Scotland cannot avoid, for now, the damaging rupture that Brexit will bring. But there is much that can be done to protect and continue to develop Scotland’s relationships across the EU – from the economic and political to the social and cultural. Scotland is and will remain a European country.

Where British politics may go in the next decade is hard to predict, but Brexit will cast a long shadow. It’s hard to imagine the UK rejoining the EU in the next decade. If Scotland goes down the independence route in the coming years, it is, in contrast, certainly possible to imagine Scotland back in the EU before the decade is out.

Andrew O’Hagan, author
Today is a shocking day for the many people in Scotland who believed Gordon Brown and his friends in 2014 when they promised that a vote against independence was a vote in favour of staying in the European Union.

They will offer excuses, but there is no excuse: we were duped. And yet I strongly believe that the lies of Brexit – pressed into action by Boris Johnson – will soon sound as hollow as a foghorn on the Firth of Forth. And at that moment, Scotland will think again.

I believe the disaster of Brexit, and the isolating of Britain, will be the founding stone upon which Scotland will build its future self-governance.

Asif Khan, director, Scottish Poetry Library
Brexit is a fool’s paradise. The referendum was played out to xenophobia and racism. Hate crime has risen markedly as a result of the toxic environment enabled by the policies and rhetoric of the UK Government.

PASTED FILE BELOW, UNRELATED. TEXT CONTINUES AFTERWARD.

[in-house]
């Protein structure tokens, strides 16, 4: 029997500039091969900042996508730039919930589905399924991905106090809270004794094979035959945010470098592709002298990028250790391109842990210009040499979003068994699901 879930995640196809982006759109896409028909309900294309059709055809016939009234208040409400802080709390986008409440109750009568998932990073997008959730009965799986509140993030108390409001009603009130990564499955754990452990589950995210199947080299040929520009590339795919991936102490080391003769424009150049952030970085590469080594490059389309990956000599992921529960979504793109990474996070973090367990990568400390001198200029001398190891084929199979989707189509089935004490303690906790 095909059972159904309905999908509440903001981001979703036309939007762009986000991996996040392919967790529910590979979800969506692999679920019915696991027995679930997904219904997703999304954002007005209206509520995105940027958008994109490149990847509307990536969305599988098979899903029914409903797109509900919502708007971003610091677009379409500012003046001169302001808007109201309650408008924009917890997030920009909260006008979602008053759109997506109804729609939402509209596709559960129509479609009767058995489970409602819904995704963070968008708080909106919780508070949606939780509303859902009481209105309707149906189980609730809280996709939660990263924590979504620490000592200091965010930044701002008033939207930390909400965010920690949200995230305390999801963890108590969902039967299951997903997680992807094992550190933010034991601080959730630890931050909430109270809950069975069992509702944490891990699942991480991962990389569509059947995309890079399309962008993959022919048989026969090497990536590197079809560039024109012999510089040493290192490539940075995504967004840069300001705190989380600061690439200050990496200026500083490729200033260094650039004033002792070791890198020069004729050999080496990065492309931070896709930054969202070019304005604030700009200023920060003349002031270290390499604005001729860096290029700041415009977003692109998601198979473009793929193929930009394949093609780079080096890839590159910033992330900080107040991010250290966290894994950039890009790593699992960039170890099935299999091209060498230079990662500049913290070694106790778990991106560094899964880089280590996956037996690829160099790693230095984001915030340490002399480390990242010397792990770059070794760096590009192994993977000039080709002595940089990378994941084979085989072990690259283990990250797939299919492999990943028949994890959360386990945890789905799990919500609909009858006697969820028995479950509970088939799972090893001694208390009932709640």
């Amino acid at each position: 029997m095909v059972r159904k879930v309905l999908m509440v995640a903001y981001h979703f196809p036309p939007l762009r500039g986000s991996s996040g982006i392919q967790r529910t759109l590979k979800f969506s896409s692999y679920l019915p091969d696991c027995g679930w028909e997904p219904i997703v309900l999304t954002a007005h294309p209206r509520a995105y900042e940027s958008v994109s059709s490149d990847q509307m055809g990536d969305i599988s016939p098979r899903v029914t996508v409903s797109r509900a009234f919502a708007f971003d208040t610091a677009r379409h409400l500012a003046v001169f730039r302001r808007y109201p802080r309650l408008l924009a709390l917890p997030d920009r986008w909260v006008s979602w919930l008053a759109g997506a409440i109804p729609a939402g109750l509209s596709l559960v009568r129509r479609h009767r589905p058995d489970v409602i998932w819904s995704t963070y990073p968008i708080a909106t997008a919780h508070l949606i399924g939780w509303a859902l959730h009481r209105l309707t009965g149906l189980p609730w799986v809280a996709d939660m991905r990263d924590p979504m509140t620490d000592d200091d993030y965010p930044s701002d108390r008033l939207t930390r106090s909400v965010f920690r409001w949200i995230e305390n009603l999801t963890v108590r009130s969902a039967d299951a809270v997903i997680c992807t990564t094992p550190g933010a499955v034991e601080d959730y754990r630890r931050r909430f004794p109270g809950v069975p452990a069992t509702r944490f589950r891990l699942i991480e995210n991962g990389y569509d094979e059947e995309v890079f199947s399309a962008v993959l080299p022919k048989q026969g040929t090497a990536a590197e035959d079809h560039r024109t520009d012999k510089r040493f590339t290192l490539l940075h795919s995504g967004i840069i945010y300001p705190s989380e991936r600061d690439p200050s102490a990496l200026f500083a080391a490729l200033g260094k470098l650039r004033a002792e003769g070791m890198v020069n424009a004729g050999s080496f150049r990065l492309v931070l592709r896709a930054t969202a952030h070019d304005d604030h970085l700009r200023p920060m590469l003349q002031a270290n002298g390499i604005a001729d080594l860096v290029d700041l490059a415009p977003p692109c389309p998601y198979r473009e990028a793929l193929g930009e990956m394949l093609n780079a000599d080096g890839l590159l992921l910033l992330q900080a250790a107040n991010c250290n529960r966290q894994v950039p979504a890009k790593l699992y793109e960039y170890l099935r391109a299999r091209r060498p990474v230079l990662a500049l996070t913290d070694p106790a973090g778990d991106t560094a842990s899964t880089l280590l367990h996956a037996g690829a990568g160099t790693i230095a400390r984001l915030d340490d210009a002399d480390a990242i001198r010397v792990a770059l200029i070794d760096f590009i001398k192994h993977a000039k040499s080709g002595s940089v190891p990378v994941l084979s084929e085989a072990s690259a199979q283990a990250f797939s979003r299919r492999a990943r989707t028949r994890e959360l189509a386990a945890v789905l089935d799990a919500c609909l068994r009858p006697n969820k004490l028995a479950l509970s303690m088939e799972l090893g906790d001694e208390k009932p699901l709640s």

It was heartwarming to see the First Minister advocate a positive case for migration. I have been fortunate to attend cultural events across Europe where it was palpable that Scotland would be welcomed back as an independent member despite the exhaustive political gaming from Westminster.

Scotland’s reputation as a progressive and inclusive nation is supported by the marvellous work of the Scottish Government hubs, to whom I give salute. Let’s hope that Europe leaves a light on for Scotland and cultural institutions can continue to promote platforms for Scottish artists to perform across Europe and to also host European and global artists in this great nation of ours.

Monica Lennon, Labour MSP
Like the majority of Scots, I wanted to remain in the European Union and view Brexit as a matter of deep regret. As a socialist and an internationalist, I believe that we achieve so much more by working together across national boundaries – more than we can ever do in isolation.

Now that we are officially leaving the EU, the main priority has to be agreeing a deal that ensures a successful continuing relationship with our European neighbours and avoiding the catastrophe of a no-deal exit at the end of this transition period.

Alex Orr, the European Movement in Scotland
For me, as a pro-EU campaigner, Brexit Day marks a really sad occasion. The loss of the many economic, social and environmental benefits that membership of the largest single market in the world brings will leave us all the poorer in so many ways. Our exiting makes me so angry as this is such a stupid and needless act of self-destruction. It is a move I am convinced we will bitterly regret.